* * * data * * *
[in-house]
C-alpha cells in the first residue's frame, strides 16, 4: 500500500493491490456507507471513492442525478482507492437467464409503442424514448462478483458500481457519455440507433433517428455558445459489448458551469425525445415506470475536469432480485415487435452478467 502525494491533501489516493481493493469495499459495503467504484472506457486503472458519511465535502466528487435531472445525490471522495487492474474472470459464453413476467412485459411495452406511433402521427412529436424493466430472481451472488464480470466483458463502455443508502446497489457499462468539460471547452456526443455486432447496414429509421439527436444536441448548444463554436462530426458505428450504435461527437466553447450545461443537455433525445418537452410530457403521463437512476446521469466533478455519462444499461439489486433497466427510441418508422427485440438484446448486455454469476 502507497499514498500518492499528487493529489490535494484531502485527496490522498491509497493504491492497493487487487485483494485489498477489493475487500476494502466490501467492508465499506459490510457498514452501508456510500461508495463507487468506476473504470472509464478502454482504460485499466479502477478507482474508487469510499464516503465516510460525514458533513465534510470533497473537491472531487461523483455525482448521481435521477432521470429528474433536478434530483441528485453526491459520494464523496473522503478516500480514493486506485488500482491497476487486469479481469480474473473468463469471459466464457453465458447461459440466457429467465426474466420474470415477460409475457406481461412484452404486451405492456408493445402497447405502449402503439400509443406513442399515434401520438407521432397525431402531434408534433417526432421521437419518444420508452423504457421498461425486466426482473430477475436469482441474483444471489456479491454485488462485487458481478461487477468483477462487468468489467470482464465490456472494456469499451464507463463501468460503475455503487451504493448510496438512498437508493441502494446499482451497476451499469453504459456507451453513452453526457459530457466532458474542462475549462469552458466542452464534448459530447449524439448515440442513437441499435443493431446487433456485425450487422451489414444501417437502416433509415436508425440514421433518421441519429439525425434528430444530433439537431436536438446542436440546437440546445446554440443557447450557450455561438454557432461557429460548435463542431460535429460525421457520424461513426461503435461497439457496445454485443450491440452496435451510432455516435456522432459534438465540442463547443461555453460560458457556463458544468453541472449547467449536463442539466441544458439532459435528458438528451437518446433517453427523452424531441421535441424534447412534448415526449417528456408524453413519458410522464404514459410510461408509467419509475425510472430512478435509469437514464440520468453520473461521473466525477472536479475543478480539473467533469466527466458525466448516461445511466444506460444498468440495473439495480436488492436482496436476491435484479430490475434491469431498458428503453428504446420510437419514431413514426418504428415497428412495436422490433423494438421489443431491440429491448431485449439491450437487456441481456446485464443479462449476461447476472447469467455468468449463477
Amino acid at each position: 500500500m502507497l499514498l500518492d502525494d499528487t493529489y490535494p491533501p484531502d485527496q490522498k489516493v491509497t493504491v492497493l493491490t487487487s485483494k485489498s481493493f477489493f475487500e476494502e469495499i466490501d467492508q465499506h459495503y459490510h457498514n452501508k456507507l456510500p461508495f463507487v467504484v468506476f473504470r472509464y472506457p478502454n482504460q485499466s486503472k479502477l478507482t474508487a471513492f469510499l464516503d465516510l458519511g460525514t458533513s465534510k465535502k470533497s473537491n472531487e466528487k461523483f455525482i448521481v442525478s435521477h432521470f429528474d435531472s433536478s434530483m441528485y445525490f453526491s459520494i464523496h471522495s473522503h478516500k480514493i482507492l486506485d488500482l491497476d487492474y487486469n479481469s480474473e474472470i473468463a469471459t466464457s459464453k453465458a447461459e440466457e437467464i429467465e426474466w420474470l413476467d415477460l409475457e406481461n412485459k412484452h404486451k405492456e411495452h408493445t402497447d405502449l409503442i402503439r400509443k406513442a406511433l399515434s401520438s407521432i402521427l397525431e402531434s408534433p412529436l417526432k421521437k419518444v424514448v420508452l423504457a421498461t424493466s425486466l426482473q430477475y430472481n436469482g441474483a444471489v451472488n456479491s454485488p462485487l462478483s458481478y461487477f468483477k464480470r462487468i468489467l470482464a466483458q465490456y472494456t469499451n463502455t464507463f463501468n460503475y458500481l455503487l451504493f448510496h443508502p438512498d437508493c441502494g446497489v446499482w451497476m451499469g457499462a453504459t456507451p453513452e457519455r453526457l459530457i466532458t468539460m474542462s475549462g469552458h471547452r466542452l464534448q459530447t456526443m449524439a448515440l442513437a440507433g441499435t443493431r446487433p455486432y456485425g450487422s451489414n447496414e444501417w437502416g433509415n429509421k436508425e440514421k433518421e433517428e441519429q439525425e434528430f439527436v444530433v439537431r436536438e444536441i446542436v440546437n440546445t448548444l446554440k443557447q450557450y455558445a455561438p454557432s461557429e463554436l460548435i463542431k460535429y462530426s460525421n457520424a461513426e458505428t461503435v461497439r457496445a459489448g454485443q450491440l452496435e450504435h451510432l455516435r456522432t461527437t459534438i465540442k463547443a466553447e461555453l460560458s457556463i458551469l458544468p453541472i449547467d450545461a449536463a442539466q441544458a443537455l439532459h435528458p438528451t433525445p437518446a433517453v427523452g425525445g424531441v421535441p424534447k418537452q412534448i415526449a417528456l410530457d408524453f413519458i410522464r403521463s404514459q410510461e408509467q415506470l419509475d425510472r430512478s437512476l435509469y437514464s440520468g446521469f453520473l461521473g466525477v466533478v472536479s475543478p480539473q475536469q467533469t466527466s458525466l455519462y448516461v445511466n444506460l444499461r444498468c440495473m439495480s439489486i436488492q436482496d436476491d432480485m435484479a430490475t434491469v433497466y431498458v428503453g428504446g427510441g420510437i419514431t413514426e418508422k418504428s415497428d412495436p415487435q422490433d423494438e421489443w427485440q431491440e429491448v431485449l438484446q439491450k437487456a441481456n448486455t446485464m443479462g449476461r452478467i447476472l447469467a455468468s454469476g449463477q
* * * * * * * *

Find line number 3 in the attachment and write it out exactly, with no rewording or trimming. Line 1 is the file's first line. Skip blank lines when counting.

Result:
Amino acid at each position: 500500500m502507497l499514498l500518492d502525494d499528487t493529489y490535494p491533501p484531502d485527496q490522498k489516493v491509497t493504491v492497493l493491490t487487487s485483494k485489498s481493493f477489493f475487500e476494502e469495499i466490501d467492508q465499506h459495503y459490510h457498514n452501508k456507507l456510500p461508495f463507487v467504484v468506476f473504470r472509464y472506457p478502454n482504460q485499466s486503472k479502477l478507482t474508487a471513492f469510499l464516503d465516510l458519511g460525514t458533513s465534510k465535502k470533497s473537491n472531487e466528487k461523483f455525482i448521481v442525478s435521477h432521470f429528474d435531472s433536478s434530483m441528485y445525490f453526491s459520494i464523496h471522495s473522503h478516500k480514493i482507492l486506485d488500482l491497476d487492474y487486469n479481469s480474473e474472470i473468463a469471459t466464457s459464453k453465458a447461459e440466457e437467464i429467465e426474466w420474470l413476467d415477460l409475457e406481461n412485459k412484452h404486451k405492456e411495452h408493445t402497447d405502449l409503442i402503439r400509443k406513442a406511433l399515434s401520438s407521432i402521427l397525431e402531434s408534433p412529436l417526432k421521437k419518444v424514448v420508452l423504457a421498461t424493466s425486466l426482473q430477475y430472481n436469482g441474483a444471489v451472488n456479491s454485488p462485487l462478483s458481478y461487477f468483477k464480470r462487468i468489467l470482464a466483458q465490456y472494456t469499451n463502455t464507463f463501468n460503475y458500481l455503487l451504493f448510496h443508502p438512498d437508493c441502494g446497489v446499482w451497476m451499469g457499462a453504459t456507451p453513452e457519455r453526457l459530457i466532458t468539460m474542462s475549462g469552458h471547452r466542452l464534448q459530447t456526443m449524439a448515440l442513437a440507433g441499435t443493431r446487433p455486432y456485425g450487422s451489414n447496414e444501417w437502416g433509415n429509421k436508425e440514421k433518421e433517428e441519429q439525425e434528430f439527436v444530433v439537431r436536438e444536441i446542436v440546437n440546445t448548444l446554440k443557447q450557450y455558445a455561438p454557432s461557429e463554436l460548435i463542431k460535429y462530426s460525421n457520424a461513426e458505428t461503435v461497439r457496445a459489448g454485443q450491440l452496435e450504435h451510432l455516435r456522432t461527437t459534438i465540442k463547443a466553447e461555453l460560458s457556463i458551469l458544468p453541472i449547467d450545461a449536463a442539466q441544458a443537455l439532459h435528458p438528451t433525445p437518446a433517453v427523452g425525445g424531441v421535441p424534447k418537452q412534448i415526449a417528456l410530457d408524453f413519458i410522464r403521463s404514459q410510461e408509467q415506470l419509475d425510472r430512478s437512476l435509469y437514464s440520468g446521469f453520473l461521473g466525477v466533478v472536479s475543478p480539473q475536469q467533469t466527466s458525466l455519462y448516461v445511466n444506460l444499461r444498468c440495473m439495480s439489486i436488492q436482496d436476491d432480485m435484479a430490475t434491469v433497466y431498458v428503453g428504446g427510441g420510437i419514431t413514426e418508422k418504428s415497428d412495436p415487435q422490433d423494438e421489443w427485440q431491440e429491448v431485449l438484446q439491450k437487456a441481456n448486455t446485464m443479462g449476461r452478467i447476472l447469467a455468468s454469476g449463477q